George Cukor’s films exalt the presence of the set, making the sets spaces where actors and the camera can move freely, but without losing that realistic information that anchors the dreams to the people in the cinema. In modern cinema, the set is abandoned or is declared as such. Curiously, Porumboiu’s film, as much as Hogg’s, refers to the presence of the set, the ultimate filmic space. In the first case, it is the fixed framing and a story that deals with cinema (and, as in many of Cukor’s films, nods to this world made of oblique thoughts), while Exhibition develops the story around the oxymoron of a house-artwork that is at the same time a living space, a house that exhibits itself as the exterior side of a couple’s intimacy.
The Wedding Director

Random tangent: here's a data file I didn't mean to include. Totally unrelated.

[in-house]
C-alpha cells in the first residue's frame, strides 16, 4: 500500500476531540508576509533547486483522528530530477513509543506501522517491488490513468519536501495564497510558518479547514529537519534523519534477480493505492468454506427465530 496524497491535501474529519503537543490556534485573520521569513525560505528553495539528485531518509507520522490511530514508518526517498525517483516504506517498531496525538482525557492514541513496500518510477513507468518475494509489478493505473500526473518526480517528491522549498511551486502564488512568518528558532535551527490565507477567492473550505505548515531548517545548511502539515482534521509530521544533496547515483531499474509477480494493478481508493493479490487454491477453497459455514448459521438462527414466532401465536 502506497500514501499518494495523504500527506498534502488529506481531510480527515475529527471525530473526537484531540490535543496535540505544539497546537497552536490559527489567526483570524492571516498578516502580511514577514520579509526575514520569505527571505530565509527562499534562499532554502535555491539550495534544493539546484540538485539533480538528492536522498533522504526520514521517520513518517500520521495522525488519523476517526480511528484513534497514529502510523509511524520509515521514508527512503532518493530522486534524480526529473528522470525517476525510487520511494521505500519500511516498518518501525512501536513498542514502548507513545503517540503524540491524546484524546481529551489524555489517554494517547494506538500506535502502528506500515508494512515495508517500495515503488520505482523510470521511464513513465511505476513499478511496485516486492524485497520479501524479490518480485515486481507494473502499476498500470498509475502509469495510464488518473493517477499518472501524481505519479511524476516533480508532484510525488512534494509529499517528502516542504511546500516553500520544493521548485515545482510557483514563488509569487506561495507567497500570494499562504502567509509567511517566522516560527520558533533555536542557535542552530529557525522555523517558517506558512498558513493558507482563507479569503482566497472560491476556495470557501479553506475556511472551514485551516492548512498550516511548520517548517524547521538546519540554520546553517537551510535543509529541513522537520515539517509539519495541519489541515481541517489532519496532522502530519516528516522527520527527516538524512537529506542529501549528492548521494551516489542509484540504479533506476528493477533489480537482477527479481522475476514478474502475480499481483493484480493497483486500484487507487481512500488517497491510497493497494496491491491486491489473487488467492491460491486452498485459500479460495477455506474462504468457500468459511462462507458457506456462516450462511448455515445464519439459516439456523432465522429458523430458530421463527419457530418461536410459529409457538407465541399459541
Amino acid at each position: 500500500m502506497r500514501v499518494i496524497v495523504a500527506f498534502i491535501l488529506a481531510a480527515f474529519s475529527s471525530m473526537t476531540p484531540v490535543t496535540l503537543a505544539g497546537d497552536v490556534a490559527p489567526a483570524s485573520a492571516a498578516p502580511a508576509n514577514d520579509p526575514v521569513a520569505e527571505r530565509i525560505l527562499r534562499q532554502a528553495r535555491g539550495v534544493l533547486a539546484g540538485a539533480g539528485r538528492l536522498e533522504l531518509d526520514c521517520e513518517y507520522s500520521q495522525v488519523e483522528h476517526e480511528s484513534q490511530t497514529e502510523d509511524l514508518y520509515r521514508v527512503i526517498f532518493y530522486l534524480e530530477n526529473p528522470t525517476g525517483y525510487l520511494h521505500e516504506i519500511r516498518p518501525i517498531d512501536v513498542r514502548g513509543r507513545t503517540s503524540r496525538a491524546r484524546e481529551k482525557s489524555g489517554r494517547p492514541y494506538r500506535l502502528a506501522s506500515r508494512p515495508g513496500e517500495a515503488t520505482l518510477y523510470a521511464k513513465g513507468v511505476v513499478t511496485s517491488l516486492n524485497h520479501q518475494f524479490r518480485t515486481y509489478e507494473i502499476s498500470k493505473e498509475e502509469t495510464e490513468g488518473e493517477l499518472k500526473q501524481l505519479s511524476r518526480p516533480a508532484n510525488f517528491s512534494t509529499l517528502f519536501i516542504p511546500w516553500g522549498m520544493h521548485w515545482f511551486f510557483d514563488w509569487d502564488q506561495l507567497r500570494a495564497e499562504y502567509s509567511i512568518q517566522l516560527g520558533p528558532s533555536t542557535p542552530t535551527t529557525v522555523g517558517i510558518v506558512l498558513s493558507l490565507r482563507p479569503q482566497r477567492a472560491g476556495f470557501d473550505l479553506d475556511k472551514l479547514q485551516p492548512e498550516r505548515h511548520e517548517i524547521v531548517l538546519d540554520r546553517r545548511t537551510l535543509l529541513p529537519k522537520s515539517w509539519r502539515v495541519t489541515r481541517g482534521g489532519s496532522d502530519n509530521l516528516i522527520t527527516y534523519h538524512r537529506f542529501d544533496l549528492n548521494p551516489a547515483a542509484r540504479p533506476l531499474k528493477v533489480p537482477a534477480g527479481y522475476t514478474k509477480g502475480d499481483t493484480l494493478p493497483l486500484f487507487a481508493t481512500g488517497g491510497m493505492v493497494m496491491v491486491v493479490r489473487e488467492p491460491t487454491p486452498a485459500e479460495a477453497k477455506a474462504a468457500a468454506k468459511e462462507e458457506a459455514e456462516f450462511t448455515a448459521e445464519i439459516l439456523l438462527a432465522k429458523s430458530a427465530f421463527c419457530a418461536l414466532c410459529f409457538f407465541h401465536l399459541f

I Promessi Sposi (the book hated by generations of Italian high school students) and amateur filmmaking, opera arias and baroque Sicily. The sea and a beach (made of rocks and sand but which to some could recall another eccentric film, La carne). Sergio Castellitto observes this universe that reflects the contradictions of his country with a lunar gaze. It is up to him to trigger the sliver of fiction that connects and gives meaning to the fragments of reality gathered and reproduced to a degree zero by the film. A director who falls in love with his characters to the point that he enters the frame: This idea contains the most beautiful image of the relationship that ties Castellitto to cinema.Carlo Chatrian